In a report from the president's National Economic Council, officials said that figure is down from the 60 percent the Treasury Department originally estimated the government would lose following its $80 billion bailout of Chrysler and General Motors in 2009.
The report's release coincides with the administration's efforts to tout the bailout's role in the revitalization of the U.S. auto industry after last week's announcement that Chrysler is repaying $5.9 billion in U.S. loans and a $1.7 billion loan from the Canadian government. Those payments cover most of the federal bailout money that saved the company after it nearly ran out of cash in and went through a government-led bankruptcy.
GM previously announced that it had repaid a little more than half of the $50 billion it received in federal aid.
Treasury Secretary Timothy Geithner said U.S. auto companies are now at the forefront of a comeback in American manufacturing.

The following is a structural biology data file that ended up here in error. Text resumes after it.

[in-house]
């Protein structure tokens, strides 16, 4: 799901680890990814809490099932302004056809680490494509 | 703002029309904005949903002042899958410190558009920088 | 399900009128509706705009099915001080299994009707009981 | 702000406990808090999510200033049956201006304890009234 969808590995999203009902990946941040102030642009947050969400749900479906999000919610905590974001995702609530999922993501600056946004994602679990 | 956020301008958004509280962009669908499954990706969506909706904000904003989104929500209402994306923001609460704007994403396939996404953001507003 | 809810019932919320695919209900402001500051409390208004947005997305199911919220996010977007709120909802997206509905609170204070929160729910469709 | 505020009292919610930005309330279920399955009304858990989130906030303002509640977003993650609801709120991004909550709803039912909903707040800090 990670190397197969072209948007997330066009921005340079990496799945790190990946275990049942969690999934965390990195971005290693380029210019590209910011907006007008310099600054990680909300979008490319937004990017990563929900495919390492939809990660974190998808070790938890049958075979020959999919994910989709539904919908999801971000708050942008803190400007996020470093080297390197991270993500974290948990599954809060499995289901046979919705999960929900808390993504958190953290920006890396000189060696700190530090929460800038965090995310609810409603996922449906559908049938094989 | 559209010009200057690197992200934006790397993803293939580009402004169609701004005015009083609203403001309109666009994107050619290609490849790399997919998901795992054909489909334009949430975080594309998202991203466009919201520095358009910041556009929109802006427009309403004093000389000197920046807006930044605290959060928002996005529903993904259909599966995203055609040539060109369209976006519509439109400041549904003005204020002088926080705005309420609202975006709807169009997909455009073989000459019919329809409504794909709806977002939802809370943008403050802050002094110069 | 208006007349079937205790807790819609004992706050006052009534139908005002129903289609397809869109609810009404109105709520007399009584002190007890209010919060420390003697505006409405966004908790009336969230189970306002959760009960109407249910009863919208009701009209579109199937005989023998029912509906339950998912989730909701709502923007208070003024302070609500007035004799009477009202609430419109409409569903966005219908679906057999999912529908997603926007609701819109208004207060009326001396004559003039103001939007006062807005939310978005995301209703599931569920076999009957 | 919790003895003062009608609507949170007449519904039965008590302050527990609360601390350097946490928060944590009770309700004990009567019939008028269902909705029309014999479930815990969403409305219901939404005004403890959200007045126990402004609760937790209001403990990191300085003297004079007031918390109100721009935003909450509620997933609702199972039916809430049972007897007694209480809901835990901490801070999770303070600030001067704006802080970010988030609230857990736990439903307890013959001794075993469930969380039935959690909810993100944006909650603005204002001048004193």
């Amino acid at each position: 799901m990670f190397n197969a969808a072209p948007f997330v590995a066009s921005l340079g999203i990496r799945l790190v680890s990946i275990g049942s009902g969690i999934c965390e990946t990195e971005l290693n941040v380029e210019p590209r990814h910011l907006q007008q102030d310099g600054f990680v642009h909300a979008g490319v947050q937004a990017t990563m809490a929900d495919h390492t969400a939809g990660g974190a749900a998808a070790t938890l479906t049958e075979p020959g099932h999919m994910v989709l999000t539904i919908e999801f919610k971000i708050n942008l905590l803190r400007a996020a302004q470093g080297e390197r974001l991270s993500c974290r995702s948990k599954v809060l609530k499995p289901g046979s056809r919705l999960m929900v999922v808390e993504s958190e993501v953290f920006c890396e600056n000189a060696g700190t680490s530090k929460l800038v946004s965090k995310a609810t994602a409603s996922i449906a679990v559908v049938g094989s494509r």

"We cannot guarantee their success, and at some point they may stumble. But we've given them a better shot," Geithner wrote in an opinion piece in Wednesday's edition of The Washington Post.
"While we will not get back all of our investments in the industry, we will recover much more than most predicted, and far sooner," he wrote.
Obama will visit a Chrysler plant in Ohio Friday to tout highlight the company's success.
GM and Chrysler were on the verge of collapse in the final days of the Bush administration after Congress failed to approve an emergency loan package. The Bush administration gave the companies $17.4 billion in loans and required them to develop a restructuring plan by mid-February 2009.
Obama's administration pumped billions more into the carmakers later that spring but won concessions from industry stakeholders, allowing it to push GM and Chrysler through bankruptcy court in the summer of 2009.